Sensitivity to travel time variability: Travelers' learning perspective
Avineri, E. and Prashker, J. N. (2005) Sensitivity to travel time variability: Travelers' learning perspective. Transportation Research Part C Emerging Technologies, 13 (2). pp. 157-183. ISSN 0968-090X Available from: http://eprints.uwe.ac.uk/6058
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Publisher's URL: http://dx.doi.org/10.1016/j.trc.2005.04.006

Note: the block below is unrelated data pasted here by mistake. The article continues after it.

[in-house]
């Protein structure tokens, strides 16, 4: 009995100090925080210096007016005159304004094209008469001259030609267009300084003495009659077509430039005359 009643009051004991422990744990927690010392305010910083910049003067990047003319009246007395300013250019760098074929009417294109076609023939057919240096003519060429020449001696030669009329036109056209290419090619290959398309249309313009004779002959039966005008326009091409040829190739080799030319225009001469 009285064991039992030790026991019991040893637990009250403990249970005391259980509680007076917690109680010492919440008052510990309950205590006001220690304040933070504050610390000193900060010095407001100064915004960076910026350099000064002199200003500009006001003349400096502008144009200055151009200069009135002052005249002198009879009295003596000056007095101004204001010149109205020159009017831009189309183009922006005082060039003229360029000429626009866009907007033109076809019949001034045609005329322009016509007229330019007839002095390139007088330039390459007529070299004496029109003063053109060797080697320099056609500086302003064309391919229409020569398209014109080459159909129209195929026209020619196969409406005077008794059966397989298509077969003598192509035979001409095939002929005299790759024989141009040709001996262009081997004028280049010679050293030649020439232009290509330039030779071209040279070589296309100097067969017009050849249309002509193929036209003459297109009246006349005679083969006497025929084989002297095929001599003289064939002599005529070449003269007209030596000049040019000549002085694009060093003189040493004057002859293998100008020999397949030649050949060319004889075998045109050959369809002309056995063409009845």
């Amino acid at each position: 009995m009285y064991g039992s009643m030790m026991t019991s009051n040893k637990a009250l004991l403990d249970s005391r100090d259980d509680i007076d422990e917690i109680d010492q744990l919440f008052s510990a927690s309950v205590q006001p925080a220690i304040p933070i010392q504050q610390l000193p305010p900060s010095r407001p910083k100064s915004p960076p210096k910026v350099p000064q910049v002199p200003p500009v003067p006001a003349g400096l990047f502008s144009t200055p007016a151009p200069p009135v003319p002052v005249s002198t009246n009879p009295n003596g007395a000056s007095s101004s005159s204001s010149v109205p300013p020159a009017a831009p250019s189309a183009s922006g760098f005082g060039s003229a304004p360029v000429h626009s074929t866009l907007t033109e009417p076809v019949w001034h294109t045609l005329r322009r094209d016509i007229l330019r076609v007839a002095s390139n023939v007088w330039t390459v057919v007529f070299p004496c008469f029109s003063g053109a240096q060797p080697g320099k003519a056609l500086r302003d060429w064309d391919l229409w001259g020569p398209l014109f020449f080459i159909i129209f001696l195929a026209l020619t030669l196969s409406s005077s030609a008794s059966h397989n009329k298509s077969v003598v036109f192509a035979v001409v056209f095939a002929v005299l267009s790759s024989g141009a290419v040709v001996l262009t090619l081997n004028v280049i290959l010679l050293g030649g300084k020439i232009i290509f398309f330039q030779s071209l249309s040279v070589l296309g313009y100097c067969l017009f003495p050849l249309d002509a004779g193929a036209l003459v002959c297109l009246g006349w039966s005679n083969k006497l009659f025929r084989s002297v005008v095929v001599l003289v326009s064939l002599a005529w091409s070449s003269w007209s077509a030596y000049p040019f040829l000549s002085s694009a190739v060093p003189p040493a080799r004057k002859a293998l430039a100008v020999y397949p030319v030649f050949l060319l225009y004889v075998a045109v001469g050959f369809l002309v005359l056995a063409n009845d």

This paper discusses the effect of the feedback mechanism on route-choice decision-making under uncertainty. Recent ITS (intelligent transportation systems) applications have highlighted the need for better models of the behavioral processes involved in travel decisions. However, travel behavior, and specifically route-choice decision-making, is usually modeled using normative models instead of descriptive models. Common route-choice models are based on the assumption of utility maximization. In this work, route-choice laboratory experiments and computer simulations were conducted in order to analyze route-choice behavior in iterative tasks with immediate feedback. The experimental results were compared to the predictions of two static models (random utility maximization and cumulative prospect theory) and two dynamic models (stochastic fictitious play and reinforcement learning). Based on the experimental results, it is showed that the higher the variance in travel times, the lower is the travelers’ sensitivity to travel time differences. These results are in conflict with the paradigm about travel time variability and risk-taking behavior. The empirical results may be explained by the payoff variability effect: high payoff variability seems to move choice behavior toward random choice.